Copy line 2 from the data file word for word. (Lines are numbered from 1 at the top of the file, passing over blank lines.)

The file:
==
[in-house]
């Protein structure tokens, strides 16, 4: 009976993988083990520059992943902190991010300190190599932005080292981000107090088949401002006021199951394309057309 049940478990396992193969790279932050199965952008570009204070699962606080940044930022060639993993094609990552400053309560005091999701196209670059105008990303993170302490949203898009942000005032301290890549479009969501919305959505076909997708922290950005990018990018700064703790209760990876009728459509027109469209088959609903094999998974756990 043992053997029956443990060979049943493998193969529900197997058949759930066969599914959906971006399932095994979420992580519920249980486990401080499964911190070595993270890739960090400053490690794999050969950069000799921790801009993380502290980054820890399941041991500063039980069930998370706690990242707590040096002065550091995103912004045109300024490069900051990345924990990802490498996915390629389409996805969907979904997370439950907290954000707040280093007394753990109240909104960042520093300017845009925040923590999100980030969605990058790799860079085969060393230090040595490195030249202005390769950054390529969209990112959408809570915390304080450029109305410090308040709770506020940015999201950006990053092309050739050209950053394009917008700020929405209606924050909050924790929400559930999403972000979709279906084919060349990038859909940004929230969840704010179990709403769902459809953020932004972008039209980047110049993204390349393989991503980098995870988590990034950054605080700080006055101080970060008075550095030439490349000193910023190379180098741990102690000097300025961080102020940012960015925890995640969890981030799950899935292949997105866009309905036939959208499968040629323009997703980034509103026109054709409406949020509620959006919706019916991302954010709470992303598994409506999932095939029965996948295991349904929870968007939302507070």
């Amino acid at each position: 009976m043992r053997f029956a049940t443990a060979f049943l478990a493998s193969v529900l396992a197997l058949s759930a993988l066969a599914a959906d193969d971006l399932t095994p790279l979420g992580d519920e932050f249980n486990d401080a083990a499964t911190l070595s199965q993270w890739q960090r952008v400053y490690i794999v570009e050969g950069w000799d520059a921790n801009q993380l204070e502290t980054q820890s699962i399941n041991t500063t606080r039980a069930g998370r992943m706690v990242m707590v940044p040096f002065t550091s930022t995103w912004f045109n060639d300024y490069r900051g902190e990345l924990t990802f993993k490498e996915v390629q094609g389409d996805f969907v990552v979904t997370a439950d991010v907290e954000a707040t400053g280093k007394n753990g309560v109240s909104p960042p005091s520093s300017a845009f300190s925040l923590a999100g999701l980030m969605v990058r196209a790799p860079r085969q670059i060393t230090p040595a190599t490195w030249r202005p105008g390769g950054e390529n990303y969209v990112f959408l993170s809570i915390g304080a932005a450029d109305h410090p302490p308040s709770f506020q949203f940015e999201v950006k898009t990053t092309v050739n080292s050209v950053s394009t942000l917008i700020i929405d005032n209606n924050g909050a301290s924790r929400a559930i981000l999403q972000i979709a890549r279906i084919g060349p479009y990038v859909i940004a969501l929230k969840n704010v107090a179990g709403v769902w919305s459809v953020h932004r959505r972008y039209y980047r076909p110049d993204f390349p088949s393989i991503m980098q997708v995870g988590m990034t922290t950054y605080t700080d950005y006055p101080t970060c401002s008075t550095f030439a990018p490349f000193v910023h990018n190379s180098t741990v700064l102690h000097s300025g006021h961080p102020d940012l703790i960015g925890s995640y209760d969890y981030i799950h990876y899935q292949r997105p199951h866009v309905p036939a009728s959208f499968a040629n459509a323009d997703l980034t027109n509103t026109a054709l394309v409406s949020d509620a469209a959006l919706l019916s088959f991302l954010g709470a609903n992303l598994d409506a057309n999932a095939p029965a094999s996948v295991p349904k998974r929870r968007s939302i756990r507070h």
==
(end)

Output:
């Protein structure tokens, strides 16, 4: 009976993988083990520059992943902190991010300190190599932005080292981000107090088949401002006021199951394309057309 049940478990396992193969790279932050199965952008570009204070699962606080940044930022060639993993094609990552400053309560005091999701196209670059105008990303993170302490949203898009942000005032301290890549479009969501919305959505076909997708922290950005990018990018700064703790209760990876009728459509027109469209088959609903094999998974756990 043992053997029956443990060979049943493998193969529900197997058949759930066969599914959906971006399932095994979420992580519920249980486990401080499964911190070595993270890739960090400053490690794999050969950069000799921790801009993380502290980054820890399941041991500063039980069930998370706690990242707590040096002065550091995103912004045109300024490069900051990345924990990802490498996915390629389409996805969907979904997370439950907290954000707040280093007394753990109240909104960042520093300017845009925040923590999100980030969605990058790799860079085969060393230090040595490195030249202005390769950054390529969209990112959408809570915390304080450029109305410090308040709770506020940015999201950006990053092309050739050209950053394009917008700020929405209606924050909050924790929400559930999403972000979709279906084919060349990038859909940004929230969840704010179990709403769902459809953020932004972008039209980047110049993204390349393989991503980098995870988590990034950054605080700080006055101080970060008075550095030439490349000193910023190379180098741990102690000097300025961080102020940012960015925890995640969890981030799950899935292949997105866009309905036939959208499968040629323009997703980034509103026109054709409406949020509620959006919706019916991302954010709470992303598994409506999932095939029965996948295991349904929870968007939302507070």